Licensing Updates and Rent Increases

Nobody can argue that 2022 wasn’t a busy year news wise. And what better way to kick off our first 2023 Mashroom Show than with an update on the stories that got us talking from last year!

Don’t forget, there’s always plenty of conversation about the latest topics on the Mashroom Landlord Community on Facebook, so if you have anything to add, or there’s some breaking news in your area, head on over and join us – we love a chat and it’s great to hear what’s going on where you are!

Selective Licensing scheme extension in Nottingham 

Licensing is a real landlord bug-bear, and the landlords of Leicester certainly had something to be peeved about in October

Three areas of the city had their selective licensing scheme extended, with landlords copping bills of £1,090 per property, making Leicester the priciest location in the Midlands. 

Not to be outdone, Nottingham is following Leicester’s lead. A new proposal has been launched with a bid to extend the region’s current scheme, and if given the green light, properties in Broxtowe and The Park would be set to fall under it too. 

The current scheme was due to finish its run in August 2023, when it is likely to be renewed, and the proposed extension could also come into force.

Payable in two parts, landlords will have to find the costs out of their own pocket, with, according to the council, ‘no rent increases needed to cover the fee.’

Talking about the plans for the scheme, local councillor Toby Neal has been positive about the proposed change, hoping that it will raise standards in the 45,000 privately rented properties in the area:

People renting privately have a right to expect a decent standard of accommodation. Many of the 45,000 plus privately rented properties in the city are well-managed but, as part of the first scheme we still find properties that are to a very poor standard. Homes with damp and mould, homes with no smoke alarms or hot water or heating; so there is more work to be done.

According to Mr Neal, the council believes the introduction of a new licensing scheme would benefit tenants, local communities and landlords, as they will be able to demonstrate to prospective tenants that they meet required standards.

The introduction of the Decent Homes Standard, which comes as part of the 2023 rent reforms, also serves to tackle these concerns. 

If you have a property in Nottingham, you can keep up to speed with the latest on the new licensing laws here, and see if your property is located within the proposed extension.  

Rental rates rocket into 2023

The cost-of-living crisis is no surprise to anyone, and everyone is feeling the pinch. From electricity to eggs, costs are rocketing and money just doesn’t stretch as far as it did this time last year. 

The government has issued up to £1,350 of cost-of-living support help to households hit hardest, with new cost of living payments available for those on benefits, another for pensioners and one for those with disabilities in a bid to help with high energy bills, food costs and other pricey necessities.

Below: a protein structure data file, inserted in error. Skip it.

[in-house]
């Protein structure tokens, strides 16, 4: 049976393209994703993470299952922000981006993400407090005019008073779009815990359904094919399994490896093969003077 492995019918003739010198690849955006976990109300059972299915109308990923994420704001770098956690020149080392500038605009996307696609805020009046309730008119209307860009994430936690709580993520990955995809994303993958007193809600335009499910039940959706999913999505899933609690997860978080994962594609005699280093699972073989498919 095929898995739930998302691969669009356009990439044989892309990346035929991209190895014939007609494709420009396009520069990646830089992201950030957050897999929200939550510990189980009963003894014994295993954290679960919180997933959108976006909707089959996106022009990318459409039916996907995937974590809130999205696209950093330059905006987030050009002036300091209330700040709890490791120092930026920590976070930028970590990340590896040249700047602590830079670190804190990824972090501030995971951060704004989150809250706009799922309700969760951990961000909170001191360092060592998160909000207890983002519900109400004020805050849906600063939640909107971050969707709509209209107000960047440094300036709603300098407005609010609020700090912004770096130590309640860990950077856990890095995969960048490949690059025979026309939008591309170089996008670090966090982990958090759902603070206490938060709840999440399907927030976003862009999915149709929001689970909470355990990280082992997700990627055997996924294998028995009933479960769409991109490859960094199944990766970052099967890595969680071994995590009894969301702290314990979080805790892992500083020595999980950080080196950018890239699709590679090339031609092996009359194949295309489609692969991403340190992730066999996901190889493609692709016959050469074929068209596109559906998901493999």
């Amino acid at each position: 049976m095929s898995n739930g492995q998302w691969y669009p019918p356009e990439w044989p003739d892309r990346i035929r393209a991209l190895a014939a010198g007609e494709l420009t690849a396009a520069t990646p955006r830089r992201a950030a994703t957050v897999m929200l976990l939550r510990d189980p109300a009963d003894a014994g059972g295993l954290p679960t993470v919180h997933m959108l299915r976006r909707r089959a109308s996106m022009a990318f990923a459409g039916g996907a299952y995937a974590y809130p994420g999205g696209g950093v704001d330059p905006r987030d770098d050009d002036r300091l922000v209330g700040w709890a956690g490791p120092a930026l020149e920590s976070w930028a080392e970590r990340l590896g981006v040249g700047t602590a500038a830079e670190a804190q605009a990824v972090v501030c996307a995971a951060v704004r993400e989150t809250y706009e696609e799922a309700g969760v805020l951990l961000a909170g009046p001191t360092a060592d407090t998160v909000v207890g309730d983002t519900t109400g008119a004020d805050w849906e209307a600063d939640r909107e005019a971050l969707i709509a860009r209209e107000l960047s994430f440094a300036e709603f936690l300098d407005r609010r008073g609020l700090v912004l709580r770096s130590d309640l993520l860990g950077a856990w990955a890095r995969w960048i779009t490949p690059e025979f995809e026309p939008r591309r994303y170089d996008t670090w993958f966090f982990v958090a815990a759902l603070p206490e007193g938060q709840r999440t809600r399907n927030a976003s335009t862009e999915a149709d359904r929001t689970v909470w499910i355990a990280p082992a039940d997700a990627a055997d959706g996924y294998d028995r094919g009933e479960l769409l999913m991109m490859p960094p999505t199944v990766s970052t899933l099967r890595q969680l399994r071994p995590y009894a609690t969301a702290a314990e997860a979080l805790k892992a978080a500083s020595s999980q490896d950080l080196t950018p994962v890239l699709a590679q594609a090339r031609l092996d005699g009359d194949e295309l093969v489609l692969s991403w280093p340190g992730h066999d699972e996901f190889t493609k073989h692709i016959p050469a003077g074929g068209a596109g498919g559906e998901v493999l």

Government help aside, costs continue to rise, and this is also true of rent. Average rents across the country have crept up, with private rental prices paid by tenants across the UK rising by 4.2% between December 2021 and December 2022 (according to the ONS’s Index of Private Rental Prices). 

Whilst high, 4.2% pales into insignificance compared to the prices faced by tenants in the capital though – according to Foxtons Lettings Market Index, London prices were 20% higher at the end of 2022.

With less than 20,000 properties available in the capital at the end of the year, competition forced prices through the ceiling, and made a London rental property a pretty tricky thing to secure. In fact, there were an average of 18 tenants competing for every property within London, leaving landlords with some complex choices to make.

Outside of the M25, landlords across the country may be finding themselves with a deluge of tenants too:

  • On average, there were 32% fewer listings in 2022 compared with 2021
  • But there were 14% more tenants looking for their perfect pad
  • Now is a great time to be a landlord with supply and demand definitely on your side. 

That said, whilst it can be tempting to hike rents to take advantage of the market, take care – times are hard and finances are stretched. 

The Office for National Statistics (ONS) has reported that 93% of adults are admitting to noticing a marked increased in their living costs compared with a year ago, and worryingly, according to research from Direct Line Insurance, 22% of households report that their finances have become so precarious that they would only be able to last a month if the main earner was unable to work. 

Whilst signing up a tenant on a sizable rent looks great on the bottom line, make sure you do your due diligence and protect yourself against rent arrears. Whilst nobody can predict the future and a financial hiccup can happen to the very best tenant, in tricky times, a belt and braces approach to keeping your own finances secure (whilst always being sure to remain understanding to the plight of your tenants) is an absolute must. 

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